Registered Parks and Gardens
On the register of ‘Parks and Gardens of Historic Interest’ compiled by Historic England, there are 3 entries within Elmbridge. The main purpose of the register is to identify, understand and help safeguard the features or qualities that make the park or garden of special interest and ensure it is recognised in Council policies.
Claremont - Esher
Claremont is a Grade I Park and partially comprises the Claremont Landscape Gardens
which are owned by the National Trust and include a grass amphitheatre, lake, camellia terrace, bowling green and views of the belvedere. The other main part of Claremont is separately owned by Claremont Fan Court School and comprises the Mansion, 18th C Parkland and part of the walled gardens.
Painshill - Cobham
Painshill is also Grade I and has a set piece landscape of follies including a ruined temple, tented pavilion, crystal grotto, tower and an ice house with a vineyard and period plant collection. It is owned by the Painshill Park Trust.
Oatlands - Weybridge
Oatlands, which is Grade II is famous for its views from the elevated terraces over the Broad Water and River Thames floodplain.
Further information on these listing can be found on the National Heritage List for England.
There are 6 scheduled monuments within Elmbridge which are designated by the Department of Culture, Media and Sport with advice from Historic England [HE]. Scheduled Monument consent is needed from HE before any works can be carried out that would affect a monument. These include:
A buried multi-vallate Iron Age hill fort at St Georges Hill in Weybridge
Roman Bath house at Chateley Farm which is partially buried
Henry VIII’s palace at Oatlands which is buried
An 18thcentury milestone in Esher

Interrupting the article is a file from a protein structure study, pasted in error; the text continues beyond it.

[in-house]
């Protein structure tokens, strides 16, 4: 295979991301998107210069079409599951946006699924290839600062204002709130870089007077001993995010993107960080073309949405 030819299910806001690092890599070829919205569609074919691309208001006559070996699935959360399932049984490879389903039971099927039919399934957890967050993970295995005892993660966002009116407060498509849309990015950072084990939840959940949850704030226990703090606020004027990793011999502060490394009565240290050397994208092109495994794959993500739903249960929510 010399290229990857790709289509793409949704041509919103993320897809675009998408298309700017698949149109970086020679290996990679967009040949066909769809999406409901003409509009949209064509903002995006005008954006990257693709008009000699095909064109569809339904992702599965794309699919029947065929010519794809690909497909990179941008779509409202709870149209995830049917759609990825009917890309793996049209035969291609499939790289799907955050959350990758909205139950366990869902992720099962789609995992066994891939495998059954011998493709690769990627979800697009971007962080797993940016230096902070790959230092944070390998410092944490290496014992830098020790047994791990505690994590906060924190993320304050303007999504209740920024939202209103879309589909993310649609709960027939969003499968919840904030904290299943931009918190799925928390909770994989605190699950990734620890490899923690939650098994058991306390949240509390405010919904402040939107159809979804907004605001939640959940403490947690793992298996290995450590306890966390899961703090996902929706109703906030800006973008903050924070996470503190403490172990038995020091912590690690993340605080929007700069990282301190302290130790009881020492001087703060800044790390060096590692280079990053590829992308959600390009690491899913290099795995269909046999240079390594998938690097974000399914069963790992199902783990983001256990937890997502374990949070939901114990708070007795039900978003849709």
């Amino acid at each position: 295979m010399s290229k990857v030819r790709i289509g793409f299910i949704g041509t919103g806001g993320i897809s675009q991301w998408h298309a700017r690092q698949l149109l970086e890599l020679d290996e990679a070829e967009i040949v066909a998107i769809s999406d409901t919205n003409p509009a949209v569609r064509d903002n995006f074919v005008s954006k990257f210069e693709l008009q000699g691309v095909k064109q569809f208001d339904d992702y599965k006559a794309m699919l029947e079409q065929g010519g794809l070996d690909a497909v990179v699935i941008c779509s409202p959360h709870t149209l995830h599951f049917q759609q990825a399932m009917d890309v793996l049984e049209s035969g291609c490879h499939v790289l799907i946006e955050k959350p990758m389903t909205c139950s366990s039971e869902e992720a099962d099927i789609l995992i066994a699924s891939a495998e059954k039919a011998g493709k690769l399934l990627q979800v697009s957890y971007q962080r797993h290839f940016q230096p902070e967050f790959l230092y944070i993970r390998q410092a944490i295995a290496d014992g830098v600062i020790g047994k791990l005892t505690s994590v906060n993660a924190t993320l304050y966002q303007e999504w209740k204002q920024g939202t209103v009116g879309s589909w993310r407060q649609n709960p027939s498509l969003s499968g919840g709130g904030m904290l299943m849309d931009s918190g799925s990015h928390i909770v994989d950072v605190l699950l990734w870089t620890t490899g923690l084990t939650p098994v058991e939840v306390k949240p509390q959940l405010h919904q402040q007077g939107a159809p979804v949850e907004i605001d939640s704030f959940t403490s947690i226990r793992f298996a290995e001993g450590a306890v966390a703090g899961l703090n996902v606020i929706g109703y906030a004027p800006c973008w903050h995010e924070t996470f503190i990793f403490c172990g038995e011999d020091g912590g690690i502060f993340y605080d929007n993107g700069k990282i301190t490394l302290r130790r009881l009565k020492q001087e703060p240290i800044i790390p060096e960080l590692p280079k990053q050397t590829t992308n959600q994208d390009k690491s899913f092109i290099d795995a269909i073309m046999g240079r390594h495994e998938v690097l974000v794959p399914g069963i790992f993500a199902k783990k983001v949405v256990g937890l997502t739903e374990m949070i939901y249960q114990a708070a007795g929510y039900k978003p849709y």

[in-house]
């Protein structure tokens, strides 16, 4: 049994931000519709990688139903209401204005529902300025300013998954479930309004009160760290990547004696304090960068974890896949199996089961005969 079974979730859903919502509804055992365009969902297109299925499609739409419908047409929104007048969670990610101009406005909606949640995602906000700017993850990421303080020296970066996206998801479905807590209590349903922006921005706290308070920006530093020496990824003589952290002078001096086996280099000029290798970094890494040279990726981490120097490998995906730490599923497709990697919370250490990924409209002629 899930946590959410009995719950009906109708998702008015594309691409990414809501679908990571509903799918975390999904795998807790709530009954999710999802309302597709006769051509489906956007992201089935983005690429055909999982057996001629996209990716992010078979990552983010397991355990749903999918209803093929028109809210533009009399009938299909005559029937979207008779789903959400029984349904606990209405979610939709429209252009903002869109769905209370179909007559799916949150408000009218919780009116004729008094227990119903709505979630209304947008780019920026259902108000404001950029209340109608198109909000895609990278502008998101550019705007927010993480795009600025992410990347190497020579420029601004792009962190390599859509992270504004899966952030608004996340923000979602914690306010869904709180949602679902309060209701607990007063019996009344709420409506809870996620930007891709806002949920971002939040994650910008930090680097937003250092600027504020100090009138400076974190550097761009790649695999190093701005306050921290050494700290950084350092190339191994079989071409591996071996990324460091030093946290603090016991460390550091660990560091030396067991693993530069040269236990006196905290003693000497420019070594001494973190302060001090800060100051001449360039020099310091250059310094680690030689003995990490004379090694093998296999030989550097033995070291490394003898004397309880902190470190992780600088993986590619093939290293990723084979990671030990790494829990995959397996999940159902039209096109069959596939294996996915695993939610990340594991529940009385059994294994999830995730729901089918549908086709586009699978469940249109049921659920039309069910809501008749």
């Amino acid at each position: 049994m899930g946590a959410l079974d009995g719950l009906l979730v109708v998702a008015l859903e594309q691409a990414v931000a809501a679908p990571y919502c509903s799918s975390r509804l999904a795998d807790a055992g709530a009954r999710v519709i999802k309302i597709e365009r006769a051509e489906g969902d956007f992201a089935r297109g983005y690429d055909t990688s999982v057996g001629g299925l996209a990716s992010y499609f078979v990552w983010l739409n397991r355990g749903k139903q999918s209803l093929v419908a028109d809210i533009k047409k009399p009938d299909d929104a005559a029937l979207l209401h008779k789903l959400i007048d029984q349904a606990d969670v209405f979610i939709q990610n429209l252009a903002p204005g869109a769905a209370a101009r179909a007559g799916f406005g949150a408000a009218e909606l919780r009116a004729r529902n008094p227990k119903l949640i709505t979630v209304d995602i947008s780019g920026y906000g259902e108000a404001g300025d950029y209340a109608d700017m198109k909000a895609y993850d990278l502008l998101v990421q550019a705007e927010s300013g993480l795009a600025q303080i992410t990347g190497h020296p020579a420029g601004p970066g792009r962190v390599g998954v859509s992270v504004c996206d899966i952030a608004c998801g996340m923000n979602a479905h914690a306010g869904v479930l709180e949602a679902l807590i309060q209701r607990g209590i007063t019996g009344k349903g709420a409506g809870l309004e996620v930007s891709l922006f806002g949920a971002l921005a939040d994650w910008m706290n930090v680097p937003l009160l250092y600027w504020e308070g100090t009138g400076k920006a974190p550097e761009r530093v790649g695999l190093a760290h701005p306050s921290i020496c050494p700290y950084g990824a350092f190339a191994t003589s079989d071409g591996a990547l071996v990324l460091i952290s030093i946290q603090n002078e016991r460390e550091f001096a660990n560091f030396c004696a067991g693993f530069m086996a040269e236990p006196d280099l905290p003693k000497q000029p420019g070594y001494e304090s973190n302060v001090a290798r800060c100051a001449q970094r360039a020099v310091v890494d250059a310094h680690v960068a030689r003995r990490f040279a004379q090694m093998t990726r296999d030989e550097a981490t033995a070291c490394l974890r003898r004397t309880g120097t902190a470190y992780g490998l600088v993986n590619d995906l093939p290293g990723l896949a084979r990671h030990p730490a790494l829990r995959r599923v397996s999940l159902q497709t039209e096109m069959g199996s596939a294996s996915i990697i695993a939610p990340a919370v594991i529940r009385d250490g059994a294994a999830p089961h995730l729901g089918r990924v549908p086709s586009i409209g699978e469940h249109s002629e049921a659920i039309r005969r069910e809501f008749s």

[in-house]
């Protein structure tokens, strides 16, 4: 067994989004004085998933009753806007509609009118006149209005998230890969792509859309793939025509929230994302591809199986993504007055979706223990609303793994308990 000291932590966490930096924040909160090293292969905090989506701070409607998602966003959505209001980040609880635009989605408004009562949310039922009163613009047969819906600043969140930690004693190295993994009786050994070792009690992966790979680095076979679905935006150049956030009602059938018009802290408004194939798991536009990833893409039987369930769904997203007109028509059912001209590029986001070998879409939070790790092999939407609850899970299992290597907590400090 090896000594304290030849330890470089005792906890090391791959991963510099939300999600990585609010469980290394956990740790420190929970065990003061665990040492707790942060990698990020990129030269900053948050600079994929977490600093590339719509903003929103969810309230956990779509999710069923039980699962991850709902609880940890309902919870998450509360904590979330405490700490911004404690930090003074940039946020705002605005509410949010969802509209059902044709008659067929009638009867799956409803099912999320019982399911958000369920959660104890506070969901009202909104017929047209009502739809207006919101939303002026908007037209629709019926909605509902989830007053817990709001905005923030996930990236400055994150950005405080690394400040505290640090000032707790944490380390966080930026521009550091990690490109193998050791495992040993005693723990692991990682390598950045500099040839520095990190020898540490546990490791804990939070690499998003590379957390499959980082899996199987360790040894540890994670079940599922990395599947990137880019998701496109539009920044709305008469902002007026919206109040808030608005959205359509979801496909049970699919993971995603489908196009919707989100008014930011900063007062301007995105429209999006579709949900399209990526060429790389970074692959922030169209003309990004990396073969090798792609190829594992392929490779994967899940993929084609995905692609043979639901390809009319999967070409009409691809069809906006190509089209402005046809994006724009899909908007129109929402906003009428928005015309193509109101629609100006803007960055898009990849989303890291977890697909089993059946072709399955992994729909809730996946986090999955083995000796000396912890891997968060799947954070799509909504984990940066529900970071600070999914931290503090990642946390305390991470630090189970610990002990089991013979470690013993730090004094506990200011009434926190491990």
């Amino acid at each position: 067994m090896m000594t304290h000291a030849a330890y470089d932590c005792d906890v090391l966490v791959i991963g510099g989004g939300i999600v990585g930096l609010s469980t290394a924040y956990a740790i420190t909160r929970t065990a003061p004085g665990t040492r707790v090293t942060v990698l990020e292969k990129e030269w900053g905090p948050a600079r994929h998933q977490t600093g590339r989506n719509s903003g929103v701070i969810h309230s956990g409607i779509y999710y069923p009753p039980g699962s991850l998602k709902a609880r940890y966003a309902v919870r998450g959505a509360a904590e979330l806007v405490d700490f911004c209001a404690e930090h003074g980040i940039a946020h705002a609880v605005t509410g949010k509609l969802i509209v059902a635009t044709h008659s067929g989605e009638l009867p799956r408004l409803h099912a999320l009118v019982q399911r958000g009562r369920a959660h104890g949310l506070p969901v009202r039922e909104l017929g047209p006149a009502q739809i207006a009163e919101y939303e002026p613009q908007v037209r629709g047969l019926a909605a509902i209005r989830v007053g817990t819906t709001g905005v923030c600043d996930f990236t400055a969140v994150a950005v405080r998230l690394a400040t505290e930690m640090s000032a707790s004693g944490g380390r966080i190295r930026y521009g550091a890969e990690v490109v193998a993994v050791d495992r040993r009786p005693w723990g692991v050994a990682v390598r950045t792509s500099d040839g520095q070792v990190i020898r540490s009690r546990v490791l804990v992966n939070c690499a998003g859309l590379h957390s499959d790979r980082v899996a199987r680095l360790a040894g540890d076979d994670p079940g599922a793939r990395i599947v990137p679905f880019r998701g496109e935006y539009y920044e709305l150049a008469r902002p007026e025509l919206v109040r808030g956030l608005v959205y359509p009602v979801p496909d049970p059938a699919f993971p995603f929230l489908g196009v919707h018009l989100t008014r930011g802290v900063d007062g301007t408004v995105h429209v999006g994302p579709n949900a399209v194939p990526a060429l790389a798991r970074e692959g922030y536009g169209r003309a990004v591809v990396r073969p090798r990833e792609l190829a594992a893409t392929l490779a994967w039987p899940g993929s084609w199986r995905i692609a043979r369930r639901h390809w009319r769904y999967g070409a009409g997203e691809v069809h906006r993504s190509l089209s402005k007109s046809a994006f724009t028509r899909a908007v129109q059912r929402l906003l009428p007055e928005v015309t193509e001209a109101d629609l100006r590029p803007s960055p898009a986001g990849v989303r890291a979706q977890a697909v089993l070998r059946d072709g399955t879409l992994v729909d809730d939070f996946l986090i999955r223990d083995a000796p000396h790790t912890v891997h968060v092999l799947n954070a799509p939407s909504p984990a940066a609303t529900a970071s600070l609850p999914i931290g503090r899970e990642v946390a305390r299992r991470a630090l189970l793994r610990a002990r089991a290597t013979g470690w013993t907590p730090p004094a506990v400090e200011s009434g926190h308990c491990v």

An 18thcentury Belvedere at Claremont
The oval early 20thcentury racing circuit at Brooklands.
Read more about scheduled monuments
Sites of High Archaeological Potential and Importance and Sites of High Archaeological Importance
These are designated by Surrey County Council (SCC) and are currently under review by SCC who are consulted on any application for development which falls within the areas identified and/or which is over a certain size. They are often also designated under different categories and their buried nature can make them particularly vulnerable to change.
Commemorative Plaque schemes
The Blue Plaque scheme was originally set up in 1866 to commemorate the link between people and places and to help raise awareness of London’s architectural heritage. This is run by English Heritage and only operates within London, however a number of local amenity societies and residents associations have established their own schemes outside London. We support local commemorative plaque schemes in Elmbridge and these have undertaken by the Cobham Conservation and Heritage Trust, Esher Residents Association, Thames Ditton and Weston Green Residents Association and the Surrey History Trust. Advice on setting up a commemorative plaque scheme
Coal and Wine Tax posts
Since mediaeval times the City of London has collected dues on coal and other goods entering London. Monies collected went towards charitable and public works including rebuilding St Paul’s Cathedral after the Great Fire in 1666 and purchasing the Thames bridges at Kingston, Walton-on-Thames and Hampton Court to enable them to be toll free. There are 25 Coal and Wine tax posts remaining in Elmbridge, most of which date from the 19thC and most are Grade II Listed. The majority, which are found alongside roads are 1m tall white metal posts with the City of London arms while others are larger and found along railways and river towpaths.
Download the Coal and Wine Tax Posts leaflet
For a wide range of heritage information and advice visit Historic England, the Surrey History Centre in Woking and The Gardens Trust.